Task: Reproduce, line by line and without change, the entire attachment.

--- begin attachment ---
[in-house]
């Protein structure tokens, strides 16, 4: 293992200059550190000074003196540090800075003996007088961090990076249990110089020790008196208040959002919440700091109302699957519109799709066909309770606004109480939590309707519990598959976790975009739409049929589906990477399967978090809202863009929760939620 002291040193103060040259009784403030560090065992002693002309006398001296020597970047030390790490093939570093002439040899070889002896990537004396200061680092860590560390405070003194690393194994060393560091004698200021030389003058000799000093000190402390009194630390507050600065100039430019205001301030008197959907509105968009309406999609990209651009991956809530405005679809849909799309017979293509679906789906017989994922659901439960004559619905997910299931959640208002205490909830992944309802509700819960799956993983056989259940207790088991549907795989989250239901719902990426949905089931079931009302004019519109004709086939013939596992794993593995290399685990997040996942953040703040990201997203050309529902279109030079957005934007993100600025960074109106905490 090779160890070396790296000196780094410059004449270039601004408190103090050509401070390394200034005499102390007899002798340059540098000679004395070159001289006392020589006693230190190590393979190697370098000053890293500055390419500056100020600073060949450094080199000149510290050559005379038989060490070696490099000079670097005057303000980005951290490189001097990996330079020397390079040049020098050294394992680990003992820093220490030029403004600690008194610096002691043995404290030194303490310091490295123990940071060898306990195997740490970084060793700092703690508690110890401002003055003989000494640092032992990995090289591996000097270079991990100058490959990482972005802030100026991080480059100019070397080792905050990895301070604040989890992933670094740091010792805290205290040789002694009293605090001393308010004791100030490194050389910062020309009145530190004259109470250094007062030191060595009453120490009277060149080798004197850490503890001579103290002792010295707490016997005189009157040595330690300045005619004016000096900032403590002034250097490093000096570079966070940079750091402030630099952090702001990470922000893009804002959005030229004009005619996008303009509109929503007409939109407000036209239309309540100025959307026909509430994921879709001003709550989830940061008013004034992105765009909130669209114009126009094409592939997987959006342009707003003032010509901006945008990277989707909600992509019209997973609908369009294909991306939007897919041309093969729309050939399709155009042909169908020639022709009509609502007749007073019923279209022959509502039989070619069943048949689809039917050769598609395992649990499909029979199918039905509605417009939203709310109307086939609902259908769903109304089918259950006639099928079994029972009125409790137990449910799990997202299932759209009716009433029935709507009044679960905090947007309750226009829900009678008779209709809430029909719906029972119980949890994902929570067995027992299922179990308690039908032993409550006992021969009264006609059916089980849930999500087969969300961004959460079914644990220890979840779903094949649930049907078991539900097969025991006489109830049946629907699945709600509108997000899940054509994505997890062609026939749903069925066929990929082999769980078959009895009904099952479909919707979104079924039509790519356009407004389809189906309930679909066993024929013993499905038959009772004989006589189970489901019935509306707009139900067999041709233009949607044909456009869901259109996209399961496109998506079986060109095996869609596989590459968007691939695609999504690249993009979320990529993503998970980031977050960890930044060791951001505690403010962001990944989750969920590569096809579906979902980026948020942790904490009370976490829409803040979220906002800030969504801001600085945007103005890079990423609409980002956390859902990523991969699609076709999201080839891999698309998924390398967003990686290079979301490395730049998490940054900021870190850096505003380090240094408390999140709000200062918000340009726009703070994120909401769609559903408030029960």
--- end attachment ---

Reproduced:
[in-house]
């Protein structure tokens, strides 16, 4: 293992200059550190000074003196540090800075003996007088961090990076249990110089020790008196208040959002919440700091109302699957519109799709066909309770606004109480939590309707519990598959976790975009739409049929589906990477399967978090809202863009929760939620 002291040193103060040259009784403030560090065992002693002309006398001296020597970047030390790490093939570093002439040899070889002896990537004396200061680092860590560390405070003194690393194994060393560091004698200021030389003058000799000093000190402390009194630390507050600065100039430019205001301030008197959907509105968009309406999609990209651009991956809530405005679809849909799309017979293509679906789906017989994922659901439960004559619905997910299931959640208002205490909830992944309802509700819960799956993983056989259940207790088991549907795989989250239901719902990426949905089931079931009302004019519109004709086939013939596992794993593995290399685990997040996942953040703040990201997203050309529902279109030079957005934007993100600025960074109106905490 090779160890070396790296000196780094410059004449270039601004408190103090050509401070390394200034005499102390007899002798340059540098000679004395070159001289006392020589006693230190190590393979190697370098000053890293500055390419500056100020600073060949450094080199000149510290050559005379038989060490070696490099000079670097005057303000980005951290490189001097990996330079020397390079040049020098050294394992680990003992820093220490030029403004600690008194610096002691043995404290030194303490310091490295123990940071060898306990195997740490970084060793700092703690508690110890401002003055003989000494640092032992990995090289591996000097270079991990100058490959990482972005802030100026991080480059100019070397080792905050990895301070604040989890992933670094740091010792805290205290040789002694009293605090001393308010004791100030490194050389910062020309009145530190004259109470250094007062030191060595009453120490009277060149080798004197850490503890001579103290002792010295707490016997005189009157040595330690300045005619004016000096900032403590002034250097490093000096570079966070940079750091402030630099952090702001990470922000893009804002959005030229004009005619996008303009509109929503007409939109407000036209239309309540100025959307026909509430994921879709001003709550989830940061008013004034992105765009909130669209114009126009094409592939997987959006342009707003003032010509901006945008990277989707909600992509019209997973609908369009294909991306939007897919041309093969729309050939399709155009042909169908020639022709009509609502007749007073019923279209022959509502039989070619069943048949689809039917050769598609395992649990499909029979199918039905509605417009939203709310109307086939609902259908769903109304089918259950006639099928079994029972009125409790137990449910799990997202299932759209009716009433029935709507009044679960905090947007309750226009829900009678008779209709809430029909719906029972119980949890994902929570067995027992299922179990308690039908032993409550006992021969009264006609059916089980849930999500087969969300961004959460079914644990220890979840779903094949649930049907078991539900097969025991006489109830049946629907699945709600509108997000899940054509994505997890062609026939749903069925066929990929082999769980078959009895009904099952479909919707979104079924039509790519356009407004389809189906309930679909066993024929013993499905038959009772004989006589189970489901019935509306707009139900067999041709233009949607044909456009869901259109996209399961496109998506079986060109095996869609596989590459968007691939695609999504690249993009979320990529993503998970980031977050960890930044060791951001505690403010962001990944989750969920590569096809579906979902980026948020942790904490009370976490829409803040979220906002800030969504801001600085945007103005890079990423609409980002956390859902990523991969699609076709999201080839891999698309998924390398967003990686290079979301490395730049998490940054900021870190850096505003380090240094408390999140709000200062918000340009726009703070994120909401769609559903408030029960």